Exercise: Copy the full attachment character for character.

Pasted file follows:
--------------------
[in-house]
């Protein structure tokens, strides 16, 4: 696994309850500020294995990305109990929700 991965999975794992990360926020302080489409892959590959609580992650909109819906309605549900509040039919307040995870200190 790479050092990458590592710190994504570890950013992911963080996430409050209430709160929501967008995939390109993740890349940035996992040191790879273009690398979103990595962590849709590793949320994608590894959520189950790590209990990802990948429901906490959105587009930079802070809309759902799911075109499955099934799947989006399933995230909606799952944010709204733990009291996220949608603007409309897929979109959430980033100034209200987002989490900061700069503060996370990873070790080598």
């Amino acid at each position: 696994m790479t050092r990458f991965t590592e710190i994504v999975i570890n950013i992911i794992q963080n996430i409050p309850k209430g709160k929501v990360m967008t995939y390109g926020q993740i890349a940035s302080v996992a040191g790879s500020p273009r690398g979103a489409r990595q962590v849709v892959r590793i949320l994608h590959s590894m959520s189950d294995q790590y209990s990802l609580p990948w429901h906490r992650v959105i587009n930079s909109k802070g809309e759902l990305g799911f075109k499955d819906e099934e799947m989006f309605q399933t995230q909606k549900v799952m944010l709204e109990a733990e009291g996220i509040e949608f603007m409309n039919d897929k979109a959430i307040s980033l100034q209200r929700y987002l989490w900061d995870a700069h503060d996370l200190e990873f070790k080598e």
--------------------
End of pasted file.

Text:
[in-house]
């Protein structure tokens, strides 16, 4: 696994309850500020294995990305109990929700 991965999975794992990360926020302080489409892959590959609580992650909109819906309605549900509040039919307040995870200190 790479050092990458590592710190994504570890950013992911963080996430409050209430709160929501967008995939390109993740890349940035996992040191790879273009690398979103990595962590849709590793949320994608590894959520189950790590209990990802990948429901906490959105587009930079802070809309759902799911075109499955099934799947989006399933995230909606799952944010709204733990009291996220949608603007409309897929979109959430980033100034209200987002989490900061700069503060996370990873070790080598």
């Amino acid at each position: 696994m790479t050092r990458f991965t590592e710190i994504v999975i570890n950013i992911i794992q963080n996430i409050p309850k209430g709160k929501v990360m967008t995939y390109g926020q993740i890349a940035s302080v996992a040191g790879s500020p273009r690398g979103a489409r990595q962590v849709v892959r590793i949320l994608h590959s590894m959520s189950d294995q790590y209990s990802l609580p990948w429901h906490r992650v959105i587009n930079s909109k802070g809309e759902l990305g799911f075109k499955d819906e099934e799947m989006f309605q399933t995230q909606k549900v799952m944010l709204e109990a733990e009291g996220i509040e949608f603007m409309n039919d897929k979109a959430i307040s980033l100034q209200r929700y987002l989490w900061d995870a700069h503060d996370l200190e990873f070790k080598e």